This morning I woke up a little early and went straight to my favorite stream-gathering website. This isn't unusual during a big tournament, but today I bypassed the tennis listings and headed to that hodgepodge of mostly un-American activities called the “Other Sports” page. Snooker, darts, figure skating, squash: Anything thought to be on the fringes of the mainstream gets tossed in here. Somehow, despite its hundreds of millions of rabid fans, that also includes cricket.
I had woken up early because, from what I had read over the last few days, this would be my last chance to see the greatest cricketer of his generation, India’s Sachin Tendulkar. He had announced that after 24 years, the test match between India and the West Indies, which began Thursday in Mumbai, would be his last. I had never seen Tendulkar bat. I had never even heard his name until two years ago, when, at age 38, he helped his country to its first World Cup title in a generation. Even then, “Tendulkar” was a mythic figure rather than a real person to me. His name would pop up on Twitter, or be passed around in conversations among Aussie and British journalists at tennis tournaments. What did he look like? Was he retired or still playing? I didn’t know.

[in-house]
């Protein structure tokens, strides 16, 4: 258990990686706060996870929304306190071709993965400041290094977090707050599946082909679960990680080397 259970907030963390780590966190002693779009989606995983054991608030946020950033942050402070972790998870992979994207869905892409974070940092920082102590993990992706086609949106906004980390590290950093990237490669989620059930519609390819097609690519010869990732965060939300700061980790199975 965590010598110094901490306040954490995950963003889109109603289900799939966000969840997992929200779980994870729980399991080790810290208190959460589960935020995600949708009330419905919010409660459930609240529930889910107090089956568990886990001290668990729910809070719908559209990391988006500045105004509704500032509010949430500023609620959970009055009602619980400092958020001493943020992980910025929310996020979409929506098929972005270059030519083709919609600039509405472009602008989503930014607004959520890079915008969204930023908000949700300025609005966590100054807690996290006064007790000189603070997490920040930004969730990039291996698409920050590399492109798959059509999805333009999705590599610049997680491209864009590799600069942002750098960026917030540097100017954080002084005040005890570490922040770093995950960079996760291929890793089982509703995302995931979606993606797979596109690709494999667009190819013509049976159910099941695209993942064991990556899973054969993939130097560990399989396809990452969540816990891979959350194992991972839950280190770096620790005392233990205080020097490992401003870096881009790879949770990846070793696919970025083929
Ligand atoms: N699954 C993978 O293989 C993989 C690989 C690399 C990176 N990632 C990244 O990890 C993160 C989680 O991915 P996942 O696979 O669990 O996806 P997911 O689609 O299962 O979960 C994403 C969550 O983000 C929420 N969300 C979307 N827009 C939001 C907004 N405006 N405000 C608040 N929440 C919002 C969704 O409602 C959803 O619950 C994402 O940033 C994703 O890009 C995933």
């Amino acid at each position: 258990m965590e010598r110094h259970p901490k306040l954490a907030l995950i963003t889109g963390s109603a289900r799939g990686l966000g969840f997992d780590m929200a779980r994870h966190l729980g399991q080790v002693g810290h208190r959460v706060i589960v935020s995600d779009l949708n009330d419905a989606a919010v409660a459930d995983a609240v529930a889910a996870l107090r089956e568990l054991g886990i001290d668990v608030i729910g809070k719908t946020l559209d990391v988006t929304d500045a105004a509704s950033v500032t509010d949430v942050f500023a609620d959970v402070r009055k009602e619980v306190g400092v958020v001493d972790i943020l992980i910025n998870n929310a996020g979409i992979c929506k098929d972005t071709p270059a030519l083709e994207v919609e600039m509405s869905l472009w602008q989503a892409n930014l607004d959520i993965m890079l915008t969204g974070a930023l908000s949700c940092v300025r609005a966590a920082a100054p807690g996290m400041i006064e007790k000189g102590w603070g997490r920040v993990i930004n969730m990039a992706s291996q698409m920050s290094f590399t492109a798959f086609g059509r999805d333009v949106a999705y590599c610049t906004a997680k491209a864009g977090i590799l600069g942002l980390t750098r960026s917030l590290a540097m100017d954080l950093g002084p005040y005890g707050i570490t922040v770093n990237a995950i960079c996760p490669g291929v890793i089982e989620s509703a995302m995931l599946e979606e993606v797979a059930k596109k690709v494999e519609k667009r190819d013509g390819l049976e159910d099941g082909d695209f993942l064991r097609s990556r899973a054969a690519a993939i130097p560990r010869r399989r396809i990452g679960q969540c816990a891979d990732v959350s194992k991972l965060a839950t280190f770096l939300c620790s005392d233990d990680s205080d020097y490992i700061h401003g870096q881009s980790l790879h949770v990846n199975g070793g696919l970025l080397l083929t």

I wasn’t the only one. As a character in Joseph O’Neill’s novel, Netherland, says, “There is a limit to what Americans can see or understand, and the limit is cricket.” As O’Neill himself said in an interview, cricket is a “classic symbol of the un-American.” Like most of us in the States, I’ve never understood the rules, and there are enough foreign terms involved to make it feel like the sport's commentators are speaking another language—just typing “test match” and “bat” above felt a little risky, as if I were writing in French. I’d like to understand cricket: C.L.R. James and Simon Barnes have both assured me that the sport is a “complex metaphor for all of life,” and I trust them. But it's a daunting task when you don’t even know what an “over” is.
It’s also tough when you never see the sport played. This morning, I woke up too late to see Tendulkar; a Google search revealed that he had been “dismissed for 74.” As one journalist put it, “Just as expectations were rising for his 101st international century, Tendulkar knicked a delivery to the West Indies skipper to leave Mumbai’s Wankhede Stadium crowd in stunned silence. Tendulkar walked off with his bat raised to a standing ovation.”
That sounds like a fitting exit, but for some, it seems, it comes a couple of years too late. In yesterday’s New York Times, Tunku Varadarajan wrote an article entitled “Where the Gods Live On...and On,” in which he said that Tendulkar should have hung up his bat after the 2011 World Cup triumph, or maybe even before. Varadarajan tries to explain what Tendulkar means to India. “Think of him as a cross between Babe Ruth and Martin Luther King,” he writes, describing Tendulkar as a symbol of the country’s growth over the last two decades, a prodigy who made good on all of his talent yet remained humble and self-effacing, a team player at heart. Varadarajan also explains why he believes Tendulkar stayed too long, to the point where his skills have seriously eroded: He meant too much to his country.